**INTRODUCTION TO SYMBOLIC LOGIC**
**QUANTIFICATION RULES SIMPLIFIED VERSION**

When dealing with formal proofs involving quantified expressions always remember the following;

Instantiation:

The nineteen rules of deduction do not apply to quantified expressionsdirectly. Every quantified propositionmustbeinstantiatedbefore it can enter into the deduction through one of the two instantiation rules. In instantiating an expression the quantifier is dropped and every occurrence of the quantified symbol is replaced by the instantiating symbol. In other words, we reason from generalized (quantified) premisses by considering an "instance" to which that generalized statement applies. Thus we introduce two "instantiation rules" to apply each to universally quantified and existentially quantified expressions:

1. Universally quantifiedexpressions can beuniversally instantiatedintoeither i)any arbitrarily chosen variable, often called the "dummy vaiable," (for example: y),orii)can be instantiated into aconstant(e.ga, b, c...t) which is symbolizing a particular "named" individual.Whenevera universally quantified expression is instantiated, the rule which applies isUniversal Instantiation (U.I.)even if the instantiation is made into aconstantterm.2.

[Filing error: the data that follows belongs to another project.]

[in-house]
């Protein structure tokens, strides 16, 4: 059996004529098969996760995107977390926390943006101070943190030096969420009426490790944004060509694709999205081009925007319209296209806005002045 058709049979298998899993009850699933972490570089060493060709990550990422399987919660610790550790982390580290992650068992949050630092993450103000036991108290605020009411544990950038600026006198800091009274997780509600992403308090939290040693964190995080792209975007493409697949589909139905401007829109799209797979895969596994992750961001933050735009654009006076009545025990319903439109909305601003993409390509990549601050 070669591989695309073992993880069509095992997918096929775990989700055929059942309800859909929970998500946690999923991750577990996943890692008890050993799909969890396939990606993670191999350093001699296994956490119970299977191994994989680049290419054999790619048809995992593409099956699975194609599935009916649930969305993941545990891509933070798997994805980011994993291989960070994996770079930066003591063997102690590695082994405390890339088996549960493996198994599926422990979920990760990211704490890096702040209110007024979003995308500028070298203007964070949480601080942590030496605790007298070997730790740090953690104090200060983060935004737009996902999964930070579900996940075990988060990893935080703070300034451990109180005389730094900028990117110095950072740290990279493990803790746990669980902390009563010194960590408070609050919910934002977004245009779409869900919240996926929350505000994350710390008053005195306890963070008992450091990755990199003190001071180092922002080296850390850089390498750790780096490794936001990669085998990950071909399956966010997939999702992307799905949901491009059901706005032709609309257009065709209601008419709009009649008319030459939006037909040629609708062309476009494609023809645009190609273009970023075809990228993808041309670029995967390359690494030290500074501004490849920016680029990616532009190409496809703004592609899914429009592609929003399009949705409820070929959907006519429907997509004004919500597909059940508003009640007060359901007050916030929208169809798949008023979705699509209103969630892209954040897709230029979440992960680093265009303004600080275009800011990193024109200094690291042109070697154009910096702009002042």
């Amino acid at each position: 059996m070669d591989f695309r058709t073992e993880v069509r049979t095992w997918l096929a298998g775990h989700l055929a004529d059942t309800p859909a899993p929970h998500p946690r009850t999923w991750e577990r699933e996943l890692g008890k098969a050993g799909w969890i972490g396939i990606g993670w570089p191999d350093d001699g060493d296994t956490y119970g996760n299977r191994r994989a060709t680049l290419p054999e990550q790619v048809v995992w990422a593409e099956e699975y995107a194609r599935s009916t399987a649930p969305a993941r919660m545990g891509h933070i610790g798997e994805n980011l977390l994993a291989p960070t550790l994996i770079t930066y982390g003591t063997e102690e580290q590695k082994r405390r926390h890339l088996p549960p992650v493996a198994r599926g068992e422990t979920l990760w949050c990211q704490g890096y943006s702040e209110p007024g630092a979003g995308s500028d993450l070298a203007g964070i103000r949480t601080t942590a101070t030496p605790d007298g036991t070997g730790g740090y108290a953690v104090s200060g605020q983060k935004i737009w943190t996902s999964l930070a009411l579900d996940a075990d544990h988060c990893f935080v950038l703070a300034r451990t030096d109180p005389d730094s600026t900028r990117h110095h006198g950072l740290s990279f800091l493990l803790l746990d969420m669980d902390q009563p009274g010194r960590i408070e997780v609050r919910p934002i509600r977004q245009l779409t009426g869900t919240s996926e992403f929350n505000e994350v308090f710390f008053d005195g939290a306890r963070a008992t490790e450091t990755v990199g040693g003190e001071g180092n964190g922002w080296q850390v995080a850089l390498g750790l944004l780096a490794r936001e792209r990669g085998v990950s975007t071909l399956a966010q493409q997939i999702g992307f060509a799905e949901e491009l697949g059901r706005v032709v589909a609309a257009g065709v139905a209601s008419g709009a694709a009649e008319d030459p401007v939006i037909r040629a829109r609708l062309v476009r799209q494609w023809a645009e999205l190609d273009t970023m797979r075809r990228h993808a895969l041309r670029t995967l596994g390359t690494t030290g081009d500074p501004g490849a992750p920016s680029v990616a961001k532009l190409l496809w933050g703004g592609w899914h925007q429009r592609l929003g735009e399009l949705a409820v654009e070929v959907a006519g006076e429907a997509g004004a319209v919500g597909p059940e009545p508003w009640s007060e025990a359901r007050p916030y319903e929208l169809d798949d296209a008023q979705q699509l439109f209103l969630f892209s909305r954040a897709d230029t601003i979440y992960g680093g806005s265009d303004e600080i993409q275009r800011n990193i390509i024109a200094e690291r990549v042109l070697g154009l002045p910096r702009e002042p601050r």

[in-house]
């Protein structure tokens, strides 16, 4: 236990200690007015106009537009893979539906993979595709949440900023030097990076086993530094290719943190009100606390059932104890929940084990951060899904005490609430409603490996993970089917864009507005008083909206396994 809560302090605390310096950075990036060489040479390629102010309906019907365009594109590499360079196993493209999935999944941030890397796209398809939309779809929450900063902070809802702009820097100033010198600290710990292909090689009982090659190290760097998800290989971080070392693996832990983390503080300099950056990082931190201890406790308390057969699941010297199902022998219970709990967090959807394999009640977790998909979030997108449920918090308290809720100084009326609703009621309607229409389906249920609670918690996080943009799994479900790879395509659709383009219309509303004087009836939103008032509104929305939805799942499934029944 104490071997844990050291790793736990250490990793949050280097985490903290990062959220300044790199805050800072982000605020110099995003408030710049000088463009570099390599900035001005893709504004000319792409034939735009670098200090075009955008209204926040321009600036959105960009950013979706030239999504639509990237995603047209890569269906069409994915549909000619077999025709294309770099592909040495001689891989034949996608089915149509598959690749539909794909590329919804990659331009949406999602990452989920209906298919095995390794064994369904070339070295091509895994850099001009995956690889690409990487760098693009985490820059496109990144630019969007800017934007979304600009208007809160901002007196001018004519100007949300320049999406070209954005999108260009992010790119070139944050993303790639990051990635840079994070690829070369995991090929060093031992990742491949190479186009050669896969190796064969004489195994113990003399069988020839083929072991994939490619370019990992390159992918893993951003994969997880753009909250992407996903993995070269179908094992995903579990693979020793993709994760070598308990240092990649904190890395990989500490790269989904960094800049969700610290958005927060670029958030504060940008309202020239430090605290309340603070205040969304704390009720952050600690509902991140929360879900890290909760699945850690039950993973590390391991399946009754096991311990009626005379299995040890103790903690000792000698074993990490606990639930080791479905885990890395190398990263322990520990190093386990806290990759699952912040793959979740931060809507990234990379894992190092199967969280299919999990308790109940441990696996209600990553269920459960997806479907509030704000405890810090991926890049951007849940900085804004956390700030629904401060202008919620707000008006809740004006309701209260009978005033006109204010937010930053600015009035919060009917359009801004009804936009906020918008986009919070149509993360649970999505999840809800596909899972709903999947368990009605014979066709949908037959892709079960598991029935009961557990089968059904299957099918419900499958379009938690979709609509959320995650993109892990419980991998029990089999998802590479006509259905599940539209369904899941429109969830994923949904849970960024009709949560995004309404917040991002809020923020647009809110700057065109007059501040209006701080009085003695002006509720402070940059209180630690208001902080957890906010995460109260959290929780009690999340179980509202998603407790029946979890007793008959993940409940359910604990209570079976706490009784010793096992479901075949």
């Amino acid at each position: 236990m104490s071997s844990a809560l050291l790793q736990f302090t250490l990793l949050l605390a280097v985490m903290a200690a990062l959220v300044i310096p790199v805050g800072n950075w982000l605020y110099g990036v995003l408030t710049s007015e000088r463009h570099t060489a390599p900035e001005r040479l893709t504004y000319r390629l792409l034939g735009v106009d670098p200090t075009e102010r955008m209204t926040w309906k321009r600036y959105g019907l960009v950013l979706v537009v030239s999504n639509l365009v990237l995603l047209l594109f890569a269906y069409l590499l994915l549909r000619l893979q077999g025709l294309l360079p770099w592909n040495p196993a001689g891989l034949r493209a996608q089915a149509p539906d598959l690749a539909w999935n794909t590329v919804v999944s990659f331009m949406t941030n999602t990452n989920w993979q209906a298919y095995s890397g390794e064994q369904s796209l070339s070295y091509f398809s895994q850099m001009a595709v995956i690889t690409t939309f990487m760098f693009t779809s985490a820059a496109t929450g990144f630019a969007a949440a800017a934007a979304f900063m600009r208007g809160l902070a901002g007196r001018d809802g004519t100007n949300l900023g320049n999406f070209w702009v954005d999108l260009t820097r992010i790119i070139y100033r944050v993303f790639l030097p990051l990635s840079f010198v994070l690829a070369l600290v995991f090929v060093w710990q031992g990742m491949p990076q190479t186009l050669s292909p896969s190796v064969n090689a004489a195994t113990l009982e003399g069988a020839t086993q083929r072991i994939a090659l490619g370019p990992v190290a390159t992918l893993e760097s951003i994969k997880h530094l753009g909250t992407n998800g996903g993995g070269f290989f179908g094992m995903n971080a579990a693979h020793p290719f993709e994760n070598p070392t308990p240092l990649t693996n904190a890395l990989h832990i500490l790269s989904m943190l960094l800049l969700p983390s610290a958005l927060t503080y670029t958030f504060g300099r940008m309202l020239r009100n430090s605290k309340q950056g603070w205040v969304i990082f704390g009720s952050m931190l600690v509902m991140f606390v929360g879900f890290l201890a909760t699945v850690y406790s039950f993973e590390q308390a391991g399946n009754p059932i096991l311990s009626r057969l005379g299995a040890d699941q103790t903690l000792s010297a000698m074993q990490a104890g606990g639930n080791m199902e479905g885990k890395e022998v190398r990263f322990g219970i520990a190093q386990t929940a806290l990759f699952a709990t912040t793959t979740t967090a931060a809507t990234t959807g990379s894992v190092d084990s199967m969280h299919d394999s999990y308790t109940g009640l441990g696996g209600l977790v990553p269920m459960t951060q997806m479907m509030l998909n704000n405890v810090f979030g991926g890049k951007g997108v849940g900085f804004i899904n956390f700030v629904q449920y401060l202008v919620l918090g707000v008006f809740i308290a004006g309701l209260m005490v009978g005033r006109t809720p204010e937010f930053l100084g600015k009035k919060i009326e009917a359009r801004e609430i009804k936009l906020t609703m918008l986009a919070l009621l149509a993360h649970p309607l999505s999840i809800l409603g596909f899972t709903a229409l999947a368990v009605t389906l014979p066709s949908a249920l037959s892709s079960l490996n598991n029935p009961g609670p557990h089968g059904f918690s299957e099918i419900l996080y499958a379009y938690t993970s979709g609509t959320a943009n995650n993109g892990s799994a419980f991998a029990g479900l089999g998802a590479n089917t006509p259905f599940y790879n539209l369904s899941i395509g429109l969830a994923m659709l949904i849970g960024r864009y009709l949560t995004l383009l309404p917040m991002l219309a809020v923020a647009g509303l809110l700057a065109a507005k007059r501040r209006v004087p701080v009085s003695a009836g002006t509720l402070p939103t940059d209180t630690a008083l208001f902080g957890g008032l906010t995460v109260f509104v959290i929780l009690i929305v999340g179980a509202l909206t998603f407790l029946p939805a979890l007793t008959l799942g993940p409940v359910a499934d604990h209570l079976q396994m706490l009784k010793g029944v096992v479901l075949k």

Existentially Quantifiedexpressions can beexistentially instantiatedonly into a constantwhich hasnot previously occurred in the deduction. The rule which applies, whenever an existentially quantified expression is instantiated isExistential Instantiation (E.I.) Note two important restrictions on "E.I."(which do not apply to "U.I."): a)You can use E.I.onlywith constants (e.ga, b, c...t) .b)If you use E.I.more than onceeach subsequent use must introduce anew instantiating constant.

Generalization:

Any argument with a general (i.e.quantified) statement as its conclusion must terminate with a move from instantiated statements to a general statement a3. Expressions may beuniversally generalizedonlywhen the instantiating symbol over which the generalization is made is avariable(the so-called "dummy" variable,y)nota constant.You can use U.G. only on variables.4.

Existential generalizationmay be performed on any expression instantiated into aconstant.

Two Restricting Conditions to remember:

I. Whenever a variable is instantiated always remember to replaceeveryoccurrence of that variable with the same instantiating term.II Any expression with a

negationin front of the quantifier cannot be instantiated. The negatlion symbol must first be removed by "flipping it over" the quantifier andchanging universal to existentialorvice versaas required by thequantifier Negationrules. Expressions in which the negation appearsbetweenquantifier and the expression quantified (i.e.the propositional function) may be instantiated, but the negation sign is part of the expression and must remain in its instantiated form.